Sesame seed oil is being investigated as a cell-growth regulator that slows down cell growth and replication, partly through its antioxidant properties. Research shows that the oil can neutralize free oxygen radicals within the skin and surrounding tissues. Other experiments have demonstrated positive effects for helping to clear blocked arteries. The oil quickly permeates and penetrates the skin, entering the blood stream through the capillaries. While in the blood stream, molecules of sesame seed oil maintain good cholesterol (HDL) and assist the body in removing bad cholesterol (LDL).
In addition, sesame oil contains two important antioxidants believed to promote cell integrity and the healthy function of body tissues in the presence of oxidizing compounds: sesamolin and sesamol. These antioxidants maintain fats and increase vitamin E activity dramatically. They are also being researched as potential industrial antioxidants, as well as nutraceuticals and potential templates for synthetic pharmaceutical compounds.
Sesame Meal and Flour
When the seeds from food-grade, high-oil sesame are extracted, the resulting sesame meal contains from 34 to 50 percent protein. This meal is often blended with other flours for baking and other food uses. The sesame meal remaining after the oil is pressed from less desirable food-grade or non-food-grade seed is an excellent high-protein feed for poultry and livestock.
Both sesame meal and flour can be added to recipes to give a better nutritional balance to health food products. The antioxidants naturally found in sesame increase the shelf life of other food products produced with the flour.
Pharmaceutical and Neutraceutical Applications
Sesame seed oil has been used as a healing oil for thousands of years. It is naturally antibacterial and effective against common skin pathogens as well as common skin fungi including the athlete's foot fungus. It is naturally antiviral and is a natural anti-inflammatory agent.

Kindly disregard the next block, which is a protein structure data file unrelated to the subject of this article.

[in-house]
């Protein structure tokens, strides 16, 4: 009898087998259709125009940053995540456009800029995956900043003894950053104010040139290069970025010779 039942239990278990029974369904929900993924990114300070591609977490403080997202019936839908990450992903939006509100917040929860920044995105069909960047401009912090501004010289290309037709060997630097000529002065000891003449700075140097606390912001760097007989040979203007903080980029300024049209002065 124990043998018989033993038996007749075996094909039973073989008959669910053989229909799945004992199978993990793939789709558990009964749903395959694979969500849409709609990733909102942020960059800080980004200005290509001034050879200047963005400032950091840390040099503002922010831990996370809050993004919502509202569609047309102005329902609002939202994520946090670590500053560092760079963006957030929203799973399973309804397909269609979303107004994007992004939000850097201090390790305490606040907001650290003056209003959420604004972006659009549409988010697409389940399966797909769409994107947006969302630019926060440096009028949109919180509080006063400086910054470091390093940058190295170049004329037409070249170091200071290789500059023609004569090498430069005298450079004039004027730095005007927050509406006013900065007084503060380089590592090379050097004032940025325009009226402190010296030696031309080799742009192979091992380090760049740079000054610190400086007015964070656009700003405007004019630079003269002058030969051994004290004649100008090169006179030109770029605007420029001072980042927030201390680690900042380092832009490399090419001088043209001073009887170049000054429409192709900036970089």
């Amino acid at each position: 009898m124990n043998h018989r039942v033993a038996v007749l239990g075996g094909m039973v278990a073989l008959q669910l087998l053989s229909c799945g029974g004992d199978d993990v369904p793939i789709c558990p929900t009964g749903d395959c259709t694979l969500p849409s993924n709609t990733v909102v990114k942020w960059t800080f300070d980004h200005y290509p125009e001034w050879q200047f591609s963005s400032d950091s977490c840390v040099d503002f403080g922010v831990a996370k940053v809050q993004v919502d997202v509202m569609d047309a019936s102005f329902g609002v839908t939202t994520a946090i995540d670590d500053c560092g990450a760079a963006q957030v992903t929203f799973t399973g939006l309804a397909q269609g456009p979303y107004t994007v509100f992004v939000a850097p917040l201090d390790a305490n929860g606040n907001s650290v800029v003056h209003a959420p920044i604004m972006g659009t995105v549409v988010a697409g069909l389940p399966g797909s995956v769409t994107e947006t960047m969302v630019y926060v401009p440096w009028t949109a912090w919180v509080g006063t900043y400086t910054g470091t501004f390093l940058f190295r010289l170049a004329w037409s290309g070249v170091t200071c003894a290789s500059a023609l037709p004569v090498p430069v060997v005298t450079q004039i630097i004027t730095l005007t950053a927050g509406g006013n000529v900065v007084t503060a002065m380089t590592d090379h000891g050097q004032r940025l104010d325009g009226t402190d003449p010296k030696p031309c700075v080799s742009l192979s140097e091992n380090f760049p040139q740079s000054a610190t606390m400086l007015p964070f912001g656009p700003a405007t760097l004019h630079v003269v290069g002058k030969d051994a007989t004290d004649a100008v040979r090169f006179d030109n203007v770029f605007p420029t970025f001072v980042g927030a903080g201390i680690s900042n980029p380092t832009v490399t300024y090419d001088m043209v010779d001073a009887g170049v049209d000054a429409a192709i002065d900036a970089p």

Many “natural” cosmetics now include sesame oil because of its antioxidant properties.
A current pharmaceutical use for sesame oil in the United States is as a “medical carrier” for injected drug or intravenous drip solutions. It also is used as a carrier or as part of a carrier formulation by the cosmetics industry. The oil for pharmaceutical use is extracted from high-quality seed and is more refined than oil intended for human consumption or other “food-grade” (cosmetic) applications.
In the United States, sesame seed production has been limited to the south, primarily due to the lack of mechanically harvestable cultivars suited to other climates. Almost all commercial production is in Texas and Oklahoma, but production is spreading to Kansas and Arkansas. The USDA did not survey sesame production in the 2012 Census of Agriculture.
The sesame plant is an erect annual that grows to a height of 20 to 60 inches, depending on the variety and the growing conditions. Some varieties are highly branched, while others are relatively unbranched. The plant thrives best on well-drained, fertile soils of medium texture and neutral pH but has little tolerance for salt. The plant has an extensive system of feeder roots, making it very drought-tolerant. Growing this plant seems to help condition the soil by improving soil structure.
This warm-season, annual, rainfed crop of the semiarid tropics and subtropics requires five frost-free months for production and needs hot conditions to produce maximum yields. It can, however, be grown up to 40o N in the U.S. Sesame grown in the U.S is produced largely in Texas.
Requirements for production include 110-150 frost-free days, warm soils, not less than 70 o F for seed germination and average daily temperatures from 86 to 92o F for best growth and seed set. Sesame is drought tolerant and does not require irrigation, though studies have been conducted under irrigation that demonstrated yield increases. It is generally planted in rows, rather than drilled.
Texas A. & M. University provides an excellent Sesame Production Guide as does Sesaco.